Manual Typewriter Maker Shuts Down Production
STEVE INSKEEP, host:
And today's last word in business end of an era.
(Soundbite of manual typewriter)
INSKEEP: Some younger people in the audience may need to be told what that is. It's the sound of a typewriter.
Britain's Daily Mail reports that an Indian company based in Mumbai has shut down production of manual typewriters. The company was believed to be the last in the world making manual typewriters. The company used to make thousands, but last year, only 800 orders came in.
Savio Katino(ph) is a manager there, and he told us who still uses them.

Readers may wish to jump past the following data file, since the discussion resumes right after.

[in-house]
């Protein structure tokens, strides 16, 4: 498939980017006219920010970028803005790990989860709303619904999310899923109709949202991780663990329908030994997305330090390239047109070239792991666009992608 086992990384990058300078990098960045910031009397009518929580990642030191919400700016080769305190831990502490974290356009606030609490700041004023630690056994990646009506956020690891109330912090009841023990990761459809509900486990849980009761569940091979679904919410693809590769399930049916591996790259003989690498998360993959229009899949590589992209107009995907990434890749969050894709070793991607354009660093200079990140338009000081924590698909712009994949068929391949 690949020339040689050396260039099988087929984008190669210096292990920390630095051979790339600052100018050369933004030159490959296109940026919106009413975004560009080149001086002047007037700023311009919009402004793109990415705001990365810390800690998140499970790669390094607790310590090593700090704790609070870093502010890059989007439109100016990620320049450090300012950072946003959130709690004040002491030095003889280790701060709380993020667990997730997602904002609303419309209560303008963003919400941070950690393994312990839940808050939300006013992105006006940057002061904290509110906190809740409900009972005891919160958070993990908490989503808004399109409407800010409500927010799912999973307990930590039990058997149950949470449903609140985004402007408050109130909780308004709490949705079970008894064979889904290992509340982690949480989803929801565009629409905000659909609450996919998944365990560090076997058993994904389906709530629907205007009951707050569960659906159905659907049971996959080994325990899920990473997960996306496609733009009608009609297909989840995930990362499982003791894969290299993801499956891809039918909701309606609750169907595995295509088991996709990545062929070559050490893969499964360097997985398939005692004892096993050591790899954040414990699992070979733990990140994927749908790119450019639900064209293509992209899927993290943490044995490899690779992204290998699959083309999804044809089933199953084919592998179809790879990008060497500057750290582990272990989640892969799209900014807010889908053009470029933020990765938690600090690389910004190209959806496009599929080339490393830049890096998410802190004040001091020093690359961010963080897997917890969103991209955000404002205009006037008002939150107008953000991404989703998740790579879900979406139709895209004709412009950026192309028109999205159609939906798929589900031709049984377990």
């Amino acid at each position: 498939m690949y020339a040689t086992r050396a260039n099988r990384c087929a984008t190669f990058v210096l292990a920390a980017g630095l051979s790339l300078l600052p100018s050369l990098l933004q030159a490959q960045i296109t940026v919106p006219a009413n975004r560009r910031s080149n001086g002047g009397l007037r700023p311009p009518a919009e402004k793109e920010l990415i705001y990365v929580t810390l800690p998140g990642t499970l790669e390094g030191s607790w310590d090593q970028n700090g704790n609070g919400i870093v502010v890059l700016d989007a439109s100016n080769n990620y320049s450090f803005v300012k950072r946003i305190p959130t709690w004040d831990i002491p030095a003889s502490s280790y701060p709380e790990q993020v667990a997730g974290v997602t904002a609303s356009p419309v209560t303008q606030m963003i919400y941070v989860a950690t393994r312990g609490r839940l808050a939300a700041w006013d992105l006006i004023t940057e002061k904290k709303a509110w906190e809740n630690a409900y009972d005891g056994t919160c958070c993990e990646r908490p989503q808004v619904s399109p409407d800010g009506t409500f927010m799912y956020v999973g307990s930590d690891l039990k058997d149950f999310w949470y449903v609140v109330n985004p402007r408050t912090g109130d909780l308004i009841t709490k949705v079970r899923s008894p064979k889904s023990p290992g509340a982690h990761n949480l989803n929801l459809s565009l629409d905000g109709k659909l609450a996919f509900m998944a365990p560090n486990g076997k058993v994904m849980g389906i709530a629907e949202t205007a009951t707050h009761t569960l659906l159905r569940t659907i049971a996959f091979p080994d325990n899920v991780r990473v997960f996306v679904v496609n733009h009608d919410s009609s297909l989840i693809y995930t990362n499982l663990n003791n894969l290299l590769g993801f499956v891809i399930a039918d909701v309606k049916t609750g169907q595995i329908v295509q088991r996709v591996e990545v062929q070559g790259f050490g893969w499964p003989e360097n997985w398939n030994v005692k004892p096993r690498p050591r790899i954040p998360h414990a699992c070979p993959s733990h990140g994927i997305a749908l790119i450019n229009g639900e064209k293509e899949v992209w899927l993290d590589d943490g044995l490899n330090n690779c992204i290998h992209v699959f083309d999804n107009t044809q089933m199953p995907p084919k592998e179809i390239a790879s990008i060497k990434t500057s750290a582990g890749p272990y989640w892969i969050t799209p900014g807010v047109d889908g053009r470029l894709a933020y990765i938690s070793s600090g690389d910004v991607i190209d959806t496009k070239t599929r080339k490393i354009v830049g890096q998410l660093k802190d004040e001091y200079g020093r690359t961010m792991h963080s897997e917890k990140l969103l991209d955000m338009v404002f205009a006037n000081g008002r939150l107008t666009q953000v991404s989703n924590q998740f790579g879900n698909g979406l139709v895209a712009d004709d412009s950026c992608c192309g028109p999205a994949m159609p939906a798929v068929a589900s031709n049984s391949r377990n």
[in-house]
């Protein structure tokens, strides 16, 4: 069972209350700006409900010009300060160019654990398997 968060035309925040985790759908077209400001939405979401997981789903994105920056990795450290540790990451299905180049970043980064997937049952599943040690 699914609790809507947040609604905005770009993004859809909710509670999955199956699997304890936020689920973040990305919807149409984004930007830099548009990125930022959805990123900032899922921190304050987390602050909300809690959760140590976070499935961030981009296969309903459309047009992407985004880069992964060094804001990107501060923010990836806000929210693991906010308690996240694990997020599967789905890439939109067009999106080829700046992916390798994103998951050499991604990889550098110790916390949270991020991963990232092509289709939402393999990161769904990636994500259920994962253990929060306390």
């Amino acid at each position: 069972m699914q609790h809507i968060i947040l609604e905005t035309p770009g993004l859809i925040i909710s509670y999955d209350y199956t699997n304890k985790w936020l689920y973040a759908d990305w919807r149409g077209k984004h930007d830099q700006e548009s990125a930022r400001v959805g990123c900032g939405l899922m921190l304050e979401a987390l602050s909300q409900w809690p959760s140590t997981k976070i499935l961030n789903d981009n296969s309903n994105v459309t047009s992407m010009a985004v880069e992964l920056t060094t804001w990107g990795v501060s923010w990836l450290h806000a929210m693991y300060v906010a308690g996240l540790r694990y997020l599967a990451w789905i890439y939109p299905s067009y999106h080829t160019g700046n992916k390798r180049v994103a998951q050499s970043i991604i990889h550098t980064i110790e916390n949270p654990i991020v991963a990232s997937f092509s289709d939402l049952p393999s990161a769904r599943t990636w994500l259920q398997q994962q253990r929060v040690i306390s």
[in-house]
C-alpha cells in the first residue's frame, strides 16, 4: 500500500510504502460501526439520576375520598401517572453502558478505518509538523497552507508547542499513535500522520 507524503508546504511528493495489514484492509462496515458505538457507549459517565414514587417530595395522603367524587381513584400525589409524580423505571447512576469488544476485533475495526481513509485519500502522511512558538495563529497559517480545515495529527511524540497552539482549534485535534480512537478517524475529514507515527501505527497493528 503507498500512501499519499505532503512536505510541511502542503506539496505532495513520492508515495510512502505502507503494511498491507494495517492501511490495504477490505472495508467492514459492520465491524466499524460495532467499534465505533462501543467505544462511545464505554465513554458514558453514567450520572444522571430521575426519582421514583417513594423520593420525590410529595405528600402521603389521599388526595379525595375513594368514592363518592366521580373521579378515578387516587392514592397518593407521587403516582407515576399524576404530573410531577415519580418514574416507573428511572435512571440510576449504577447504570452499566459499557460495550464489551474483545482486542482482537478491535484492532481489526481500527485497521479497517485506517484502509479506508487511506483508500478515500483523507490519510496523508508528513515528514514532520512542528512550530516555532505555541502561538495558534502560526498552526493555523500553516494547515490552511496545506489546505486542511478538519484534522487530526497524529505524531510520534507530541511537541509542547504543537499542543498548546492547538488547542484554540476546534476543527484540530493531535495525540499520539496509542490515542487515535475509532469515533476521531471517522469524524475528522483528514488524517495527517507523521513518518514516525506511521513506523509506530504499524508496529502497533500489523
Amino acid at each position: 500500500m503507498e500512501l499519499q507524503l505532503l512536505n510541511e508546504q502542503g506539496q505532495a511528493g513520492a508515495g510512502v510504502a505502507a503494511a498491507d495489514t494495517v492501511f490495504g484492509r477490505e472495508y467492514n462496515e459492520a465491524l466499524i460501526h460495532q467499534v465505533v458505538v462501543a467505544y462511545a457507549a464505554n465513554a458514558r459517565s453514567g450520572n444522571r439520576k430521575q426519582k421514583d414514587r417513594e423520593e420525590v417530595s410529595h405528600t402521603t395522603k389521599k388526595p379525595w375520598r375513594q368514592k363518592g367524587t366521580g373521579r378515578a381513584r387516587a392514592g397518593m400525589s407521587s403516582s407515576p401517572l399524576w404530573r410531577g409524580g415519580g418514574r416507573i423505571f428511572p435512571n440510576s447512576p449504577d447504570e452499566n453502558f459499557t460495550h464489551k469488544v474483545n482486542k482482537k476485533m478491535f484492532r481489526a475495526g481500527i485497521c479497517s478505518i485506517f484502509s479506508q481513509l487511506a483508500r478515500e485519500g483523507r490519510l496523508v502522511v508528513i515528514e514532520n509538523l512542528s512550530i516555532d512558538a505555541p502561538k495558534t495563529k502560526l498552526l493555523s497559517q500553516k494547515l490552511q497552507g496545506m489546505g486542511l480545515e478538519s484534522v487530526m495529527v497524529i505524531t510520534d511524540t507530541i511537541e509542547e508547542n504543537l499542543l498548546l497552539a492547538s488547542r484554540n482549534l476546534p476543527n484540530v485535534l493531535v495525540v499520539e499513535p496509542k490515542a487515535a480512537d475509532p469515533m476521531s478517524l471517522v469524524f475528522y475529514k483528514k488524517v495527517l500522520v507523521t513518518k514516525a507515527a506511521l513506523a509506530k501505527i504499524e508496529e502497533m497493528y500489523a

Mr. SAVIO KATINO (Manager, Godrej and Boyce): Usually, these are used when there's no electricity, mostly NGOs and in third-world countries, maybe in government offices and things like that.
INSKEEP: He says these manual typewriters are also used in India's high court for typing up some applications.
The company still has a few typewriters in stock. Order now. Those typewriters number fewer than 200, though. Only 10 of them are English-language models. The rest are in Arabic.
And that's the business news on MORNING EDITION, from NPR News. I'm Steve Inskeep.
NPR transcripts are created on a rush deadline by Verb8tm, Inc., an NPR contractor, and produced using a proprietary transcription process developed with NPR. This text may not be in its final form and may be updated or revised in the future. Accuracy and availability may vary. The authoritative record of NPR’s programming is the audio record.